During the eclipse of the 29th of May 1919, the Island of Príncipe, an island on the west coast of Africa, and Sobral, in Brazil, were the stage of historical astronomical observations undertaken by a group of astronomers led by Arthur Eddington in a joint expedition by the Royal Astronomical Society and the Royal Society. Those observations are a relevant milestone for the vision of the Universe we now have, given that they allowed, for the first time, to experimentally confirm Einstein’s Theory of General Relativity.
Eddington at Sundy: 100 years later is undertaking the celebration of the one hundredth anniversary of the 1919 eclipse, promoting initiatives on a global scale, but also having the goal of being a cornerstone to create an historic and scientific legacy in São Tomé and Príncipe, especially at Roça Sundy.
Based on a concerted programme oriented for Science, History of Science, Science Education and Science Outreach, we aim that the Santomean population gradually takes ownership and that the international community gets involved.
We highlight, among the initiatives, the organization of an international event taking place in Príncipe and a cycle of conferences in Lisbon, the creation of Sundy Science Space near the place of the observations in the island of Príncipe, the production of a documentary referent to the hundredth year of the episode in question, exhibitions and publication of articles resulting from the event’s scientific and scientific outreach programme.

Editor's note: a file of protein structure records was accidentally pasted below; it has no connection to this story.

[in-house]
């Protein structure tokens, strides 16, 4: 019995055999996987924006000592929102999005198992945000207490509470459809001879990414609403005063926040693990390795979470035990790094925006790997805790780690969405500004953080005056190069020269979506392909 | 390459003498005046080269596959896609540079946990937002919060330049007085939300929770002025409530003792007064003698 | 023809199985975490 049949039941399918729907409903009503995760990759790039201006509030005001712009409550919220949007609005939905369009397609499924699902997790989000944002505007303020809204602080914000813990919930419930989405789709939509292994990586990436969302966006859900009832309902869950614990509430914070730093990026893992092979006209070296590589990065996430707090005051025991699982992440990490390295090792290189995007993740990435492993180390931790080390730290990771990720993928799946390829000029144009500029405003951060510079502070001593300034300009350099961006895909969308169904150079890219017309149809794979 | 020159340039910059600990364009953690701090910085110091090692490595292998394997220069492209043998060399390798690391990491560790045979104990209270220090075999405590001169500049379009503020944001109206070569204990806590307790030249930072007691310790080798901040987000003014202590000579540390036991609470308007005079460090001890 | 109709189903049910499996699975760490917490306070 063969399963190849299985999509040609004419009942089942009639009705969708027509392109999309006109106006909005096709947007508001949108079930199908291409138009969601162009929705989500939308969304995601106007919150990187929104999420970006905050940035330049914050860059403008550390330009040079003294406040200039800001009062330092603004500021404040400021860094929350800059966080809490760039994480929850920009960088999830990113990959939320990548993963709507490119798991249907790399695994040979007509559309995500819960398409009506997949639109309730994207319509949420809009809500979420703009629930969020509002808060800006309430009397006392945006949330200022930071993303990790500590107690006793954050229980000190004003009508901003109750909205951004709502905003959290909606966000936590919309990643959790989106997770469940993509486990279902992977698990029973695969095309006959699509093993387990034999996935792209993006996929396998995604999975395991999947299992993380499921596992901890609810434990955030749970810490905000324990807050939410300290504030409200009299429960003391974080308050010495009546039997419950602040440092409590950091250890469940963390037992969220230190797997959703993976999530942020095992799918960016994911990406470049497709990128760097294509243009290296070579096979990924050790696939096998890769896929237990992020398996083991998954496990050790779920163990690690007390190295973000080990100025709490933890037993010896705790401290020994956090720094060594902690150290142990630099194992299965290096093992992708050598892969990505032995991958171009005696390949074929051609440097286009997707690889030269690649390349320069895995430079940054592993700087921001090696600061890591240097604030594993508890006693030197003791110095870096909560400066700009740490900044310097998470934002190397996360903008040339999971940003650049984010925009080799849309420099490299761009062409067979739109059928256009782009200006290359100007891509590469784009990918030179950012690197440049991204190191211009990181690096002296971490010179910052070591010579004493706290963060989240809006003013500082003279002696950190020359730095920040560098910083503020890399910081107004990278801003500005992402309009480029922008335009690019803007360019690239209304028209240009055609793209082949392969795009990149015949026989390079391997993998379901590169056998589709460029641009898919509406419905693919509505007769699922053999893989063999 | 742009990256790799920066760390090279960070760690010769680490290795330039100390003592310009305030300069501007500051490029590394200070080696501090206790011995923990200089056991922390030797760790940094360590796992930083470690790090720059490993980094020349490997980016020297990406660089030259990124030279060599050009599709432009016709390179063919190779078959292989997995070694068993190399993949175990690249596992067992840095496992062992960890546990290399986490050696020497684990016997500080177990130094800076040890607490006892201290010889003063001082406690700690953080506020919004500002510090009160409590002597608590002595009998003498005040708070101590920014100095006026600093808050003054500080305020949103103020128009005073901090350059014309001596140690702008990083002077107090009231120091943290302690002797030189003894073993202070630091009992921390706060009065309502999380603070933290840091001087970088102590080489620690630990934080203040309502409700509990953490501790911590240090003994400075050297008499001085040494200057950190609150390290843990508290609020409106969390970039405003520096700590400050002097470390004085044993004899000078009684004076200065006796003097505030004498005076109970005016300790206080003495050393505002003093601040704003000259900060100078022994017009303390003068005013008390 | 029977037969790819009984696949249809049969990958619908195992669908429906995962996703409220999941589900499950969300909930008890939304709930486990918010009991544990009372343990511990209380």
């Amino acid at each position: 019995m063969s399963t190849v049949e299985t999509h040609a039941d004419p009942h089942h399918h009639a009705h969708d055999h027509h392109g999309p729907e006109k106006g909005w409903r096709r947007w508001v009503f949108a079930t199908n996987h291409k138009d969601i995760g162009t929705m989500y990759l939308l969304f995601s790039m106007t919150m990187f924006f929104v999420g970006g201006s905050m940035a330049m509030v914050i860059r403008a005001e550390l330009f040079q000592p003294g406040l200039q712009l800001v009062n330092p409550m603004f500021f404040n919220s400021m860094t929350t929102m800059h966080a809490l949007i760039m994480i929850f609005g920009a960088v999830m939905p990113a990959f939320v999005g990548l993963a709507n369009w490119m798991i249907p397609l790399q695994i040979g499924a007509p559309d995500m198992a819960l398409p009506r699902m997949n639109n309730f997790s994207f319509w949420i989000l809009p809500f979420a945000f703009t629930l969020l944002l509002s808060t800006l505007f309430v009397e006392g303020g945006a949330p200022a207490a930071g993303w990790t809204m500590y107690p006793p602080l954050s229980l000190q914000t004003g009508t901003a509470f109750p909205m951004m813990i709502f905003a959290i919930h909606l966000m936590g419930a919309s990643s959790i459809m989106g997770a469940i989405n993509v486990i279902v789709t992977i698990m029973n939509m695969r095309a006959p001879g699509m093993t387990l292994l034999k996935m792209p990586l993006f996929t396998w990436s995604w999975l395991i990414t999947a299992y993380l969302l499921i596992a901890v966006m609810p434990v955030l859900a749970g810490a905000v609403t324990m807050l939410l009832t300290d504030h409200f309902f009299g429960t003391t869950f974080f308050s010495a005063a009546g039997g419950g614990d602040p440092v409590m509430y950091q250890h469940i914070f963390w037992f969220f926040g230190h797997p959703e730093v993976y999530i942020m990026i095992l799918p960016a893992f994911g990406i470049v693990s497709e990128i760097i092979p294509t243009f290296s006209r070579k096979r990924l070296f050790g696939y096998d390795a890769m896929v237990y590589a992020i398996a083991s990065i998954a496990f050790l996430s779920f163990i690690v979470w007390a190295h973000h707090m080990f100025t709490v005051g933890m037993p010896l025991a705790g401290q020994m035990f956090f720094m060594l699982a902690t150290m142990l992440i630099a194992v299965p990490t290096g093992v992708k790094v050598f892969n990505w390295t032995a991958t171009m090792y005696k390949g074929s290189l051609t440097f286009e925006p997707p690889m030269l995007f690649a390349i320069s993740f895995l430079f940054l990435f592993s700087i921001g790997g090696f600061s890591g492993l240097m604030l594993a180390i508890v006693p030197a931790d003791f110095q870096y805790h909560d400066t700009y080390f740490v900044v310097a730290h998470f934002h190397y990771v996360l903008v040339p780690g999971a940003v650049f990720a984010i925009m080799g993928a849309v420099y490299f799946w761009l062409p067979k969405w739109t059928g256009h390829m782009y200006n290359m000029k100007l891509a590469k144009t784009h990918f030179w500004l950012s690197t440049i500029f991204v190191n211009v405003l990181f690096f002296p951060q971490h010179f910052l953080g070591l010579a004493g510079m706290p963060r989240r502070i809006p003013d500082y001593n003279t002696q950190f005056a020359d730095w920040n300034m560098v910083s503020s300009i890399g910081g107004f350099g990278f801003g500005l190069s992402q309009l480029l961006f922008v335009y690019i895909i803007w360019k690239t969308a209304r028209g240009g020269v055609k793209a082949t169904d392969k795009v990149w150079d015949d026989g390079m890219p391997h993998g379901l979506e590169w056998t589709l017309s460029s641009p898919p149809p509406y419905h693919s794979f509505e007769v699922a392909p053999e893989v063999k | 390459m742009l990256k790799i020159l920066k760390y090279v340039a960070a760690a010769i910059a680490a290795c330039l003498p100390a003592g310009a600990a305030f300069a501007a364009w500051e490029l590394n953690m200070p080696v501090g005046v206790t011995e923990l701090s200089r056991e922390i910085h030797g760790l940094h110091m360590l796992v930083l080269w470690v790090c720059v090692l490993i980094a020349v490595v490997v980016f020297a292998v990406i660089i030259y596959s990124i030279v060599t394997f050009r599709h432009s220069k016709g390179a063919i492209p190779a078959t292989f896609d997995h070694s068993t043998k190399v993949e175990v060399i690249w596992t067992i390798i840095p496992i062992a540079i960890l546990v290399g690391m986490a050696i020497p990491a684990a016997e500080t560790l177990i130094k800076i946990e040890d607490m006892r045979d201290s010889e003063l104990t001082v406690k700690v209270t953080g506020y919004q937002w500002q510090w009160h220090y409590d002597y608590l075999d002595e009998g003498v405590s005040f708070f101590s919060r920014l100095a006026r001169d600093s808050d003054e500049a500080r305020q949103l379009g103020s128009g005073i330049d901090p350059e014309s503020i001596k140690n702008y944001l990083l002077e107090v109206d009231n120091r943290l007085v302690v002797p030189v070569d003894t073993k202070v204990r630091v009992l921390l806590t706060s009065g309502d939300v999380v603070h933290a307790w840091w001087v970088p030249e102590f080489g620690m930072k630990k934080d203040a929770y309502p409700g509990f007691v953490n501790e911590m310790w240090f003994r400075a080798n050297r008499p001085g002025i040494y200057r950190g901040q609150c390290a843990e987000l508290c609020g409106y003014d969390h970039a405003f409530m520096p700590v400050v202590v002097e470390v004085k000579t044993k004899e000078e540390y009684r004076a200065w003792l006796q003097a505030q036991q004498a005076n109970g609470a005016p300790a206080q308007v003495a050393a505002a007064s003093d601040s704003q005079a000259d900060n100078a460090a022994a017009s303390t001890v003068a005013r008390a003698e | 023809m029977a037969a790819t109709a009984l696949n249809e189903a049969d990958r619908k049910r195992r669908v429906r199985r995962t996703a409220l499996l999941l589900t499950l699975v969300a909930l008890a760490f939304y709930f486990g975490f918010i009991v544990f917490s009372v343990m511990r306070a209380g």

We invite the scientific community and science historians, national and international, the school community and the whole of the population to join this initiative and contact us at: firstname.lastname@example.org.
Sabemos hoje que o Universo está em expansão. Que nasceu a partir de um momento zero e, desde aí, tem evoluído. Escolhemos alguns momentos da sua longa existência ou, por outras palavras, da história de tudo.